1. Mr. Crispin Blunt (Reigate) (Con): What sanctions are available to the UK in response to unlawful killings by an occupying power (a) under the terms of the 4th Geneva Convention and (b) otherwise. 
The Secretary of State for Foreign and Commonwealth Affairs (Mr. Jack Straw): There is no specific sanction provided for under the 4th Geneva convention or otherwise but we have repeatedly made our concerns known at national and EU level to the Government of Israel about their policy of so-called targeted killings, which we consider to be unlawful.
Mr. Blunt : Before the killing of Sheikh Yassin and three people in his immediate vicinity, B'Tselem, the Israeli information centre for human rightsthe Foreign Office accepts its figures as accuraterecorded that since September 2000, 135 Palestinians have been extra-judicially executed by Israel, and that in the course of those assassinations another 90 Palestinians were killed, including 28 children. The Government have repeatedly made it clear that that policy is illegal. Do they accept that the policy is not only criminal, but self-defeating? How many more murdered people will it take for them to attempt to fulfil their obligations under articles 146 and 147 of the convention? Surely it is incumbent on them to use other sanctions against the Israeli Government to get them to pursue a policy that is lawful, moral and much more likely to reverse the spiral of hatred and violence.
Mr. Straw: Our position on those so-called assassinationsstraightforward killingsis the same as the hon. Gentleman's, and it is shared by others on both sides of the House. The killings are unlawful, unjustified and self-defeating, and they damage the case that Israel makes in the world. The fact that the killings led to the deaths of not only those whom Israel holds responsible for terrorism, but entirely innocent bystanders, including children, simply emphasises the unlawful nature of that approach, and its counter-productive effect. We will continue to make our position clear to the
So far as peace is concerned, the best way to secure a peaceful settlement to that long-standing and terrible conflict is by encouraging and cajoling all parties to return to the pathway set out in the road map. It is the only pathway to peace, and, despite the difficulties, we will continue to do our best to ensure that the parties pursue it.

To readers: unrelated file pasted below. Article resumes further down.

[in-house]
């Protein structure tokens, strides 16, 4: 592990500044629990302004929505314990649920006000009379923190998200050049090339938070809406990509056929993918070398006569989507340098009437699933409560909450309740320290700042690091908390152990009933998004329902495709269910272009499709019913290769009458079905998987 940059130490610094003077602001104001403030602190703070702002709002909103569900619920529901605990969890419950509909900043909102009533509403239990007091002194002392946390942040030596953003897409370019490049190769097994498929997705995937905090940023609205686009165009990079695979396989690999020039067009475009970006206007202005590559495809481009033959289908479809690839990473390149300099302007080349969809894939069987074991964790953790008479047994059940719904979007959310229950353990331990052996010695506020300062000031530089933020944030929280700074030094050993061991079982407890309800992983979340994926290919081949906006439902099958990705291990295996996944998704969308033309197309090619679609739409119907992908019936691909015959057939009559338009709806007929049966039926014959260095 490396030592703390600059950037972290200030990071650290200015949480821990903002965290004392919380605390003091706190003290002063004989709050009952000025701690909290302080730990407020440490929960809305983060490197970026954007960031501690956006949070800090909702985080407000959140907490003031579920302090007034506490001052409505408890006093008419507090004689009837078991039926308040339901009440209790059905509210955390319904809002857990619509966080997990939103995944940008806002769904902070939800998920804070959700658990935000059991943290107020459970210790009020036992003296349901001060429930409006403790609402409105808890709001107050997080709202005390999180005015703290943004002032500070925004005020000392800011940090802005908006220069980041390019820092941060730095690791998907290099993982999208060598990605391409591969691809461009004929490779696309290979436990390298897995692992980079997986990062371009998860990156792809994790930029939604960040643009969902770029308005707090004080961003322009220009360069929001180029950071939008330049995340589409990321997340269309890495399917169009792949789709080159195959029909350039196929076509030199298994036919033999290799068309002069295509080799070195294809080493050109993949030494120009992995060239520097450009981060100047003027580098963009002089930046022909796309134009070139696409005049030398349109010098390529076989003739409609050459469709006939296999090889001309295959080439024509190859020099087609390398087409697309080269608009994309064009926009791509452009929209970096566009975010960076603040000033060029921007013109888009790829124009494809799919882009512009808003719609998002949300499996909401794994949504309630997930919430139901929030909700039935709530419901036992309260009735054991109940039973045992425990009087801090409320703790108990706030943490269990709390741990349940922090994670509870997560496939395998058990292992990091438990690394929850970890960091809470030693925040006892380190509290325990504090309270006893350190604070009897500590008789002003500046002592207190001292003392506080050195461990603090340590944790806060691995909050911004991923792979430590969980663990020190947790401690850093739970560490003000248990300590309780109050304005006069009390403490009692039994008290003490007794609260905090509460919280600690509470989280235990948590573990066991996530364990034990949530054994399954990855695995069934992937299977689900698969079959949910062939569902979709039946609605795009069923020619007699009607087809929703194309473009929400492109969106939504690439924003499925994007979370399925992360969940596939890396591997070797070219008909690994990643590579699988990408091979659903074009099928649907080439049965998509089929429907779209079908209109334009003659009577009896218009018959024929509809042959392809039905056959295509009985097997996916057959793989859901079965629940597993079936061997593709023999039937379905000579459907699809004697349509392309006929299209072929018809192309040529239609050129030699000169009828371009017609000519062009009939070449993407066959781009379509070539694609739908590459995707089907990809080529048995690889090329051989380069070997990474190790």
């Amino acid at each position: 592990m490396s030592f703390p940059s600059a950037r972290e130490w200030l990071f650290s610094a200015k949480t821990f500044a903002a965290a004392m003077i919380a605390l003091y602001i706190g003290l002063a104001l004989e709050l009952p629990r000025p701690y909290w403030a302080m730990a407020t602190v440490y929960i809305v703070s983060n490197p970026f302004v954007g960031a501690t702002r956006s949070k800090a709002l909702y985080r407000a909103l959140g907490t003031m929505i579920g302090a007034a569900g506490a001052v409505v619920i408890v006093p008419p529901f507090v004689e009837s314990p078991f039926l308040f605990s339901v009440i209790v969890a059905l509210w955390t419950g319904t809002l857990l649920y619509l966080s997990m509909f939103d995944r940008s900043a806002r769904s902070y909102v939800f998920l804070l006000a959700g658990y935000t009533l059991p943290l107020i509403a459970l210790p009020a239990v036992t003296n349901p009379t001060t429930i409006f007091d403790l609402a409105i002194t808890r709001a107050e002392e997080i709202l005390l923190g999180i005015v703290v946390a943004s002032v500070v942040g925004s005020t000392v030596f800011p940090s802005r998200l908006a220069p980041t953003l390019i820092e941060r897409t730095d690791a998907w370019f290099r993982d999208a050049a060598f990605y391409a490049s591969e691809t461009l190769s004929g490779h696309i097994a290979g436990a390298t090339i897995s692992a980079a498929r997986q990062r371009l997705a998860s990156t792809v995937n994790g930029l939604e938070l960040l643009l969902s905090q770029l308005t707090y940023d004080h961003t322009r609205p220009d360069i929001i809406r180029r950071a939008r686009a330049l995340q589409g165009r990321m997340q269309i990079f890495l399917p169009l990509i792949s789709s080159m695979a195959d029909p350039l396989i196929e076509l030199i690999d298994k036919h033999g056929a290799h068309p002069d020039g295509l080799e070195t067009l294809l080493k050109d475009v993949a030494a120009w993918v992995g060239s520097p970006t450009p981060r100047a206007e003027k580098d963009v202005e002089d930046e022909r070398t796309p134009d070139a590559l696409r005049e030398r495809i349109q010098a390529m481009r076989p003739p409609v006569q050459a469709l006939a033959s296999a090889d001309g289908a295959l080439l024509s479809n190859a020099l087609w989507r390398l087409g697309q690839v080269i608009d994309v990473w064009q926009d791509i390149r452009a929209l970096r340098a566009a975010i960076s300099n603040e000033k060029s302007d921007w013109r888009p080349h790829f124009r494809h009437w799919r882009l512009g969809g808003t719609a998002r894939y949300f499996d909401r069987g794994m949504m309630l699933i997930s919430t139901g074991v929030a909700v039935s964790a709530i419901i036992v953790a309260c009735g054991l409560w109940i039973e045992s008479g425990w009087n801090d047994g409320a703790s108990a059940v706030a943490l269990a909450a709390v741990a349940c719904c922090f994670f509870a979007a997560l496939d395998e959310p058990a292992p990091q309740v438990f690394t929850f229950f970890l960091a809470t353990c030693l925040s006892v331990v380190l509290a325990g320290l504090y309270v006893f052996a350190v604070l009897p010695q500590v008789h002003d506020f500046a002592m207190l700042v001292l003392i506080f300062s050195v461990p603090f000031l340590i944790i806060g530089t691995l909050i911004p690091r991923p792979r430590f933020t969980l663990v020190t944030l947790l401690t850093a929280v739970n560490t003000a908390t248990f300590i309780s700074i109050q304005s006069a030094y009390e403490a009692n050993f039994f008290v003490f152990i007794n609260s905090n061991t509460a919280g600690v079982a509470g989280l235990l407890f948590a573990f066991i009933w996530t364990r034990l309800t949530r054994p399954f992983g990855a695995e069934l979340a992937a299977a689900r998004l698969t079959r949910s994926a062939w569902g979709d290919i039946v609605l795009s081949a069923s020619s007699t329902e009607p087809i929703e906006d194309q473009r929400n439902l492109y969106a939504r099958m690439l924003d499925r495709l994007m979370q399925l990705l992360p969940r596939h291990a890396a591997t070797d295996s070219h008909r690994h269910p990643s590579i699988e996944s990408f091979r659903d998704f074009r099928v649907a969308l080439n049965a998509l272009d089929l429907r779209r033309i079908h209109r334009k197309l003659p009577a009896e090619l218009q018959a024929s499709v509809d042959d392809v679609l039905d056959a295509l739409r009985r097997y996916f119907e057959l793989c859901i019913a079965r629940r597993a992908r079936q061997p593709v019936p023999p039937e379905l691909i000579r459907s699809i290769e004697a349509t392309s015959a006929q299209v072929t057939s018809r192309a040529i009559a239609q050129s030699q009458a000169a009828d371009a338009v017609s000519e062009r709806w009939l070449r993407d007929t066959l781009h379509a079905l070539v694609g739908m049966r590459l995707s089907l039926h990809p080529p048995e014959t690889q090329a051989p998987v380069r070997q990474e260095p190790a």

Ms Oona King (Bethnal Green and Bow) (Lab): Unlawful killings are only one aspect of Israel's breach of the 4th Geneva convention: torture is commonplace; residents are sealed off; land is confiscated; and houses are demolishedI saw all that in the Gaza strip. Do the Government have the political will to consider sanctions at some pointall other measures have failedto try to get Israel to uphold the 4th Geneva convention?
Mr. Straw: We pursue the enforcement of the 4th Geneva convention in a variety of ways, including regular conferences to review progress. I understand my hon. Friend's frustration and anger, but if we weigh the matter in the balance, we must appreciate how the environment in Israel has changed since the end of September 2000 with the instigation of the so-called armed intifada, which has led to the deaths of about 1,000 Israelis in the most terrifying series of terrorist attacks. In addition to the hundreds of Israeli deaths and injuries, the political process has been paralysed. We want Israel to observe its international and domestic obligations, but we also want a tougher and more effective approach from the Palestinian Authority to clamp down on terrorism emanating from within the occupied territories. We also want a more effective and less ambiguous approach from some of Israel's neighbours, which have encouraged terrorism in the past and still do so today.
Sir Patrick Cormack (South Staffordshire) (Con): We all agree with what the Foreign Secretary has just said, but because there is such widespread disquiet in the House, particularly among those who would count themselves as friends of Israel, after this Question Time, will he inform the Israeli ambassador that last week's actions are deeply deplored by hon. Members on both sides of the House?